The study in Chapter 5 sought to identify the most informative SNPs in the CYP11B1/CYP11B2 locus in Caucasians. There is tight linkage disequilibrium across the entire locus, facilitating the selection of the SNPs. For the study, the selection of the first four SNPs chosen for genotyping was based on previous indications of their association with hypertension. These SNPs were the -344T/C and the intron 2 conversion in the CYP11B2 and the -1889G/T and -1859A/G in the promoter region of CYP11B1. Using the HapMap data for Caucasians together with information from previous genotyping of this locus in 26 normotensive subjects from the MONItoring of trends and determinants in CArdiovascular disease Study (MONICA), a further eighteen SNPs were chosen for genotyping. A 90% coverage of this locus was achieved. The eighteen SNPs were located in the exon 3 and intron 6 of the CYP11B2, exon 1, intron 2, intron 5 and the 3’UTR of CYP11B1, and the intergenic region. The 22 SNPs thus selected were genotyped in 79 unrelated individuals from the British Genetics of Hypertension Study (BRIGHT). After evaluating the minor allele frequencies, Hardy-Weinberg equilibrium and percentage of genotyping, 15 polymorphisms were chosen for haplotype tagSNP analysis. The final set of 7 SNPs, which according to this tagSNP analysis maximize haplotype diversity in Caucasians and minimize genotyping redundancy, comprised: 3 SNPs in CYP11B1 (rs5301, rs6410, rs4313136 (-1889G/T)), 3 SNPs in CYP11B2 (rs4546, the intron conversion (IC) and rs1799998 (-344T/C)) and one in the intergenic region (rs4736354). This set of SNPs was used in Chapter 7 in a large case-control study to test for association with hypertension.
The study in Chapter 6 analyzed the allele frequency and linkage disequilibrium differences in the CYP11B1/CYP11B2 locus in 35 founders of families with African ancestry, 149 founders of families with Caucasian ancestry and the 79 Caucasian unrelated individuals used in Chapter 5. In addition, the genotyping results from the 35 Afro-Caribbean founders, the 79 Caucasians and the results available from eleven populations in HapMap for the CYP11B1/CYP11B2 locus were combined to generate phylogenetic trees.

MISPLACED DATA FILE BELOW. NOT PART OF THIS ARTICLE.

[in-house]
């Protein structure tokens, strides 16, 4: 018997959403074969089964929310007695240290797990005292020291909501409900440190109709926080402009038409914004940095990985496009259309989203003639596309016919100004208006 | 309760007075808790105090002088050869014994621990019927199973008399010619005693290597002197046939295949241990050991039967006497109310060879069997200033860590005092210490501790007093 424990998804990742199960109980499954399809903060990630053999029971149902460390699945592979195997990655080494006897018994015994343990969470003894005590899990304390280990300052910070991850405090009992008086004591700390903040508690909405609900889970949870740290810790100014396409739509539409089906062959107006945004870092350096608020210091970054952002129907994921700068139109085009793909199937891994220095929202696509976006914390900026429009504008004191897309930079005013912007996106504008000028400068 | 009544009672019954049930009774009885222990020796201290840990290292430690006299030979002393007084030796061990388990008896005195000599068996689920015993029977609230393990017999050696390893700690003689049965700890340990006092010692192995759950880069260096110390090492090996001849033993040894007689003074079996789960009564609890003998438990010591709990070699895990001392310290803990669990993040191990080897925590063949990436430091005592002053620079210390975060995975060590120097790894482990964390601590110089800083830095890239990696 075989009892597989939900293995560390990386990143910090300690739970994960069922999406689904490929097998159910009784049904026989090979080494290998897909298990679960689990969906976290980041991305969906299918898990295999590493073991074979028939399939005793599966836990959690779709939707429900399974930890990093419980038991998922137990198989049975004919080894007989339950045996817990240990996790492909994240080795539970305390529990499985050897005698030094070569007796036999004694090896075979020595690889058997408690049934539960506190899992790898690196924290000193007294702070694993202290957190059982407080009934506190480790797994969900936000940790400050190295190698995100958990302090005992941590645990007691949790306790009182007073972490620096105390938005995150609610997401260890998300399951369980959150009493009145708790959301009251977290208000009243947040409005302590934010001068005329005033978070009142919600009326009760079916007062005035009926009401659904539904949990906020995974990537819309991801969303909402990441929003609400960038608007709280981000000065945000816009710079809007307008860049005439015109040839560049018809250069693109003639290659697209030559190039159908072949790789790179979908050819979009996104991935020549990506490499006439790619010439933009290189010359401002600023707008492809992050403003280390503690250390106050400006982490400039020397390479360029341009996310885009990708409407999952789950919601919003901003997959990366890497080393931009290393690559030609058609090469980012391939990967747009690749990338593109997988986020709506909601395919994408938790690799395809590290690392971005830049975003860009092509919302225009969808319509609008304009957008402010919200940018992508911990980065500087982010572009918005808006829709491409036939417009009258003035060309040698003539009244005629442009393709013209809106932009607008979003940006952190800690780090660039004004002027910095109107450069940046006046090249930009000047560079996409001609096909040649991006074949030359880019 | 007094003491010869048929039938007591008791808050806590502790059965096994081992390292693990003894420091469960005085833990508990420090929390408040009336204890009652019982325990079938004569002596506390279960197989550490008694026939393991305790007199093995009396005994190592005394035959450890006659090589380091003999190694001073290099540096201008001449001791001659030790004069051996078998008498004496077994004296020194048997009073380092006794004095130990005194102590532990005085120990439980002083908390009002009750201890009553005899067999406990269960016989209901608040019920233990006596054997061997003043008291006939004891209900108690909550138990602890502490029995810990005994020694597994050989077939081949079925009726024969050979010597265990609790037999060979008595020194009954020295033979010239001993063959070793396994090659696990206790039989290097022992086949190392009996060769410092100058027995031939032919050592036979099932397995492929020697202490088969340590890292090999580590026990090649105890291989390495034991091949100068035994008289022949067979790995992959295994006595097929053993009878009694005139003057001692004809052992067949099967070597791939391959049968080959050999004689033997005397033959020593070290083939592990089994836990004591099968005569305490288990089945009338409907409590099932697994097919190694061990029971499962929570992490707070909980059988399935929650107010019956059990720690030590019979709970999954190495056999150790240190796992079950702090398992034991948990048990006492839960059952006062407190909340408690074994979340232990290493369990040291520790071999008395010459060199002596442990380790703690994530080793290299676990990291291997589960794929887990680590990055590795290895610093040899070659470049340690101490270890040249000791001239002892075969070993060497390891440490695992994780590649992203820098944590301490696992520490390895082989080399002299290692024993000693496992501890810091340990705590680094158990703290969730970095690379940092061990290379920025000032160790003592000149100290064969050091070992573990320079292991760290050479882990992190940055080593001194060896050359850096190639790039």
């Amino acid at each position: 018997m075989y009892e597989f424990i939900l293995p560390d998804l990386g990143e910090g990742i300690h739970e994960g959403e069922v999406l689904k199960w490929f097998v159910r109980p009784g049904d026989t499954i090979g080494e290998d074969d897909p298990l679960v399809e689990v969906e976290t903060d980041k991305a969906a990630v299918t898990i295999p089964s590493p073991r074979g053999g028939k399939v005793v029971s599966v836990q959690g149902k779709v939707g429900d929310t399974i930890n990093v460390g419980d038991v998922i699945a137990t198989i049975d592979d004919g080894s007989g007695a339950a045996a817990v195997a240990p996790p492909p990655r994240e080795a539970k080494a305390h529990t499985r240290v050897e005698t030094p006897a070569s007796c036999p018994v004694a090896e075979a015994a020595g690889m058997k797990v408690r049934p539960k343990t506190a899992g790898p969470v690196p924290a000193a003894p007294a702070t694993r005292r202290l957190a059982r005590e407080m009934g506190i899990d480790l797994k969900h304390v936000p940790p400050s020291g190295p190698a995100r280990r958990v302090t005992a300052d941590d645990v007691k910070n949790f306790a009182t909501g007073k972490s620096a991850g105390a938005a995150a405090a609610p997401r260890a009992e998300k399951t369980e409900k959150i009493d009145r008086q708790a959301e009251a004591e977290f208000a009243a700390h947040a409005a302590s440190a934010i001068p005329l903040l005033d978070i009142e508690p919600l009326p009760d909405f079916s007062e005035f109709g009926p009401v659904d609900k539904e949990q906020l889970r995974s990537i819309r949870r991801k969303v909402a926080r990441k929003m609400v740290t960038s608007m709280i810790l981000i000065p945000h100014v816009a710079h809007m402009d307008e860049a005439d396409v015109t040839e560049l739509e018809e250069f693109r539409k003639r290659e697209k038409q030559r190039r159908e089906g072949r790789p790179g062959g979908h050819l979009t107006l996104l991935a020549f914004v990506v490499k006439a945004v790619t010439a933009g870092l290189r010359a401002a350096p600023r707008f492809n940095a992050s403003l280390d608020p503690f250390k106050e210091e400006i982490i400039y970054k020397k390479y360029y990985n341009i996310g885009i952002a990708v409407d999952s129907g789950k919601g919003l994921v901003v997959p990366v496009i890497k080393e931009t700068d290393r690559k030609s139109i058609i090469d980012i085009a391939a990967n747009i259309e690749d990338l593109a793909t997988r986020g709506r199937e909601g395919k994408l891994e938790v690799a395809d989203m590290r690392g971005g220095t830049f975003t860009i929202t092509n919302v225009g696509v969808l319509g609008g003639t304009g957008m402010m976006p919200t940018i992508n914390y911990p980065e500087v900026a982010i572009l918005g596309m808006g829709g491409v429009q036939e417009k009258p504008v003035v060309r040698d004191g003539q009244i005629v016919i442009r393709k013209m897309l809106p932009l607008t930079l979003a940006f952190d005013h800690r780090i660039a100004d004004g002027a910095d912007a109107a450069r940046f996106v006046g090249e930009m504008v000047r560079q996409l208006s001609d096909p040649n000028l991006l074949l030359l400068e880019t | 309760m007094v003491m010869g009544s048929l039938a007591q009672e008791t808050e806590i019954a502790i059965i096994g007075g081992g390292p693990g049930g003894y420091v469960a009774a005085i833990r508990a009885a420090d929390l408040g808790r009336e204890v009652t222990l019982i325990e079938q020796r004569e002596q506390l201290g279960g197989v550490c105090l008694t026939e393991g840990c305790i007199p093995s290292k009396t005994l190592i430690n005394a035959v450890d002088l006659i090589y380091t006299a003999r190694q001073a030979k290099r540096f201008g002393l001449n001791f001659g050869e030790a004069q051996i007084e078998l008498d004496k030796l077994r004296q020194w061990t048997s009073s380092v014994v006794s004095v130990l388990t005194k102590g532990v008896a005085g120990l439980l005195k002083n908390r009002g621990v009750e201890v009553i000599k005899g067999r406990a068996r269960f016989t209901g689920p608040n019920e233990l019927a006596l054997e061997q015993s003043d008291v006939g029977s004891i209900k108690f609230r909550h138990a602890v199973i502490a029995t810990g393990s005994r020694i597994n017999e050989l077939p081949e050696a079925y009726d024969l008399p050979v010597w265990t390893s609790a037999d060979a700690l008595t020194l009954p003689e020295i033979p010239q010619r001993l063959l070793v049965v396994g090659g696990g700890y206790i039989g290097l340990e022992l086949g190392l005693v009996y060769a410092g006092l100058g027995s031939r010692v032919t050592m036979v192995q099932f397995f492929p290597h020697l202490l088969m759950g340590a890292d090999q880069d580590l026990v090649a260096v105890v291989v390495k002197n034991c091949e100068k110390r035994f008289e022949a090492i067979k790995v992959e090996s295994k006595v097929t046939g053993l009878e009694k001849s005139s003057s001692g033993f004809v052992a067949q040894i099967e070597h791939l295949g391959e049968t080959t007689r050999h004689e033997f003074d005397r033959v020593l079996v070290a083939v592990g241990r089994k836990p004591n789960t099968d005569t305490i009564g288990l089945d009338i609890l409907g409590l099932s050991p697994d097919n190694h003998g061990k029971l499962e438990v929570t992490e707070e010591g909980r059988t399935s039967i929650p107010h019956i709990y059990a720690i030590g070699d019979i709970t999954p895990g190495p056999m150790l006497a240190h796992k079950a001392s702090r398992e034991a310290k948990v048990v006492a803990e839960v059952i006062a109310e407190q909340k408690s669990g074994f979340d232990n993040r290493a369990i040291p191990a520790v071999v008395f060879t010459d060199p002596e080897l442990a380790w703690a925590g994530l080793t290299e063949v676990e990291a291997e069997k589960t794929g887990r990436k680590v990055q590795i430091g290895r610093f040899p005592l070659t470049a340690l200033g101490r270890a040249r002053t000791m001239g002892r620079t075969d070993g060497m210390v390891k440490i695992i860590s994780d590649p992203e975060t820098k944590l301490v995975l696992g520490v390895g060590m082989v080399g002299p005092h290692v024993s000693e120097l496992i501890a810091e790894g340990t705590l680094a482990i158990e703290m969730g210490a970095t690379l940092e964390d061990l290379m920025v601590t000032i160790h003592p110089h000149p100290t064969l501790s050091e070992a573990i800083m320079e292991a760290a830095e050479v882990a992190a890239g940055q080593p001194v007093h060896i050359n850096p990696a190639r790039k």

From the 15 SNPs selected in the pilot study in Chapter 5, 12 SNPs were chosen. Considerable allelic variation was observed in these 12 SNPs genotyped in the Afro-Caribbean and the 79 subjects from the BRIGHT with Caucasian ancestry. Most significant differences were in the following SNP: rs4313136 (-1889G/T) and rs6471580, p<0.05; rs4736354, rs4546 and rs1799998 (-344T/C), p.<0.01 and rs5283 and intron conversion, p<0.0001. These differences are located at the 5’ end of the genes and the intergenic sections possibly because SNPs in regions crucial for the synthesis would result in deleterious effects in the enzymes. The comparison of allele frequencies of common SNPs between the Afro-Caribbean and Caucasian founders from the family study showed the same trend as with the subjects from the BRIGHT. The variation in linkage disequilibrium (LD) length was also compared between these groups. Subjects with African ancestry had shorter LD patterns in the CYP11B1/CYP11B2 locus when compared with individuals of Caucasian ancestry. The high levels of LD across these regions in Caucasians, while advantageous in designing efficient association studies, do not allow identification of causal SNPs. African ancestry is more conducive to the identification of such variants. It is clearly not recommended that individuals from different ethnic origin are combined in an association study as there is an increased risk of type 1 errors with population stratification.